Fig.3: Granite figure of Avalokitesvara, the Bodhisattva of Compassion, from Qinan District, Gansu Province; Sui Dynaty (AD 608-618). Ht: 144 cm (Gansu Provincial Museum).

Two very different sculptures show the disciple Kasyapa. The oldest of the Buddha's followers, he is depicted in an earlier clay work (AD 535-557) with a Chinese caricature of “western” facial features. This includes a prominent nose, deep high cheekbones, heavy, drooping brows, and oversized ears (fig.4), with the long or beaked nose the main stereotyped facial feature used by Chinese artists to illustrate such “foreignness.” In the later T’ang work, only a slight furrowing of the brow, and open, wise expression identify the older man, this time more Chinese in appearance (fig.5).

Fig.4 (right): Clay figure of Kasyapa, Western Wei period (AD 535-557), from Maijishan Cave 87 in southern Gansu. Ht: 140 cm (Maijishan Research Inst.).

Fig.5 (below, left): Sandstone figure of Kasyapa, Tang Dynasty (AD 618-906), from Binglingsi Cave 10 in Gansu. Ht: 75 cm  (Binglingsi Research Inst.).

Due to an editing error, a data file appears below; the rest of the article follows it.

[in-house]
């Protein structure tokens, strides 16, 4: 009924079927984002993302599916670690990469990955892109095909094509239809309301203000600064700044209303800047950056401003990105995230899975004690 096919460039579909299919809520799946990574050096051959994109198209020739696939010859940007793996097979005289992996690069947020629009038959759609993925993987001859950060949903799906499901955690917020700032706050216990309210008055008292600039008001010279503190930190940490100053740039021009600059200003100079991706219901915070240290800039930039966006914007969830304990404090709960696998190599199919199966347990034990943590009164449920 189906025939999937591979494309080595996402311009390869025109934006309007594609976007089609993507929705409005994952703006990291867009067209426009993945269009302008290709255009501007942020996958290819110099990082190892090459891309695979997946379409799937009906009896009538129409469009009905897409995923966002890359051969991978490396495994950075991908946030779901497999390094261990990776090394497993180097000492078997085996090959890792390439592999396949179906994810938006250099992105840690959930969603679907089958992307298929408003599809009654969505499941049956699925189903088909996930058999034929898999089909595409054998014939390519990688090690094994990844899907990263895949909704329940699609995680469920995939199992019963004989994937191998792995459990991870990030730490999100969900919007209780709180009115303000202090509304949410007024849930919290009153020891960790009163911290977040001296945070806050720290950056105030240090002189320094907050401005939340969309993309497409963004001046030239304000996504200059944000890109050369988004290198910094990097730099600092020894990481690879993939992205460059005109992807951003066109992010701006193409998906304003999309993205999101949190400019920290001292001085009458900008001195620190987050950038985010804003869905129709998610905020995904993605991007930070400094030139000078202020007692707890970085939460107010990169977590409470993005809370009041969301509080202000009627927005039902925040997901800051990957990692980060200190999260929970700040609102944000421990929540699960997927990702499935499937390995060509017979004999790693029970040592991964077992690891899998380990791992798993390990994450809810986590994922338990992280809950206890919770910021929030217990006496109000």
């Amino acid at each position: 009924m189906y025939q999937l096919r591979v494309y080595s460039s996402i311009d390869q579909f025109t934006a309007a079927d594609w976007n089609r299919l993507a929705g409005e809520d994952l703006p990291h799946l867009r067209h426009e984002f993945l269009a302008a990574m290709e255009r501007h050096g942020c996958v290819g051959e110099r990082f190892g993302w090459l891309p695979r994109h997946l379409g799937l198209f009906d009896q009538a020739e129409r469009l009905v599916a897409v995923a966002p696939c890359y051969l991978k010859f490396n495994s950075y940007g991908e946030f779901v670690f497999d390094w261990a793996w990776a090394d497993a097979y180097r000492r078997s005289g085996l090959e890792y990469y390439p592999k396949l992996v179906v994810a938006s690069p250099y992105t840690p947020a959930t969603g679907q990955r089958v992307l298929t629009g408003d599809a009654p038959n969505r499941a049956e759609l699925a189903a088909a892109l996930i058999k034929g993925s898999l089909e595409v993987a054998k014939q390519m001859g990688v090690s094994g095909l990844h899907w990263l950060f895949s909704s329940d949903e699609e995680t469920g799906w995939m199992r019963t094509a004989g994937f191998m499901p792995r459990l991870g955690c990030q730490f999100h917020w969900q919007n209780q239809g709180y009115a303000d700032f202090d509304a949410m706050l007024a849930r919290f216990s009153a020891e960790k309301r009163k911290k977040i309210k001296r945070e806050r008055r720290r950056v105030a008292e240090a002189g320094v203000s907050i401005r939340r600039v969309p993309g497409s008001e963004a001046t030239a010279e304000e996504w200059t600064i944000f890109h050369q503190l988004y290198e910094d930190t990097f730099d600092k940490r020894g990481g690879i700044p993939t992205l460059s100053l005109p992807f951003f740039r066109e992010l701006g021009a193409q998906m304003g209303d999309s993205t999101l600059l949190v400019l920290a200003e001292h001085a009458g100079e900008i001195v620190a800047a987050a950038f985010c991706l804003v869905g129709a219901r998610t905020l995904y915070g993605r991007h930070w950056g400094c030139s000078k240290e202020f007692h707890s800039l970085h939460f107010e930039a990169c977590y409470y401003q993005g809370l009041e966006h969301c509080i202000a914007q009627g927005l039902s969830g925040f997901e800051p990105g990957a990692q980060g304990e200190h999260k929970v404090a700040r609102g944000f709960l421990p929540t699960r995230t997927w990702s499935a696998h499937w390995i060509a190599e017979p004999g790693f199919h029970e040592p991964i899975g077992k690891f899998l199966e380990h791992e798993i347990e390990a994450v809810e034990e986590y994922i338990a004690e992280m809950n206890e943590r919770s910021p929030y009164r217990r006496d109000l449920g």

Several works illustrate the lives of the Sogdian people, immigrants from Transoxiana (modern Uzbekistan and Tajikistan) who came as merchants and soon served as officials in the Chinese courts. Although largely assimilated into Chinese society, they kept many distinct aspects of their culture, including their Zoroastrian religion - the local Chinese were fascinated by the whirling “Sogdian dance” of religious ecstasy, as depicted on one tomb door. A small area of the exhibit has been set aside for burial objects of the Shi Clan who settled in Yuanzhuo (Guyuan). The most striking of these is a gold mask, once sewn onto cloth; in addition to the use of gold, the central “crescent and sun” crown motif appears to reflect origins further west, in Central Asia and Iran. The same crescent and sun motif (later appropriated by Islamic states) can be seen on Sasanian coins of 6th century rulers Khusru I and II shown at the exhibit. These silver Sasanian drachmae were used as international currency on the Silk Road, along with Byzantine gold solidi (later, counterfeited), even more than were the square-punched Chinese coins, whose value was mainly recognized only within China.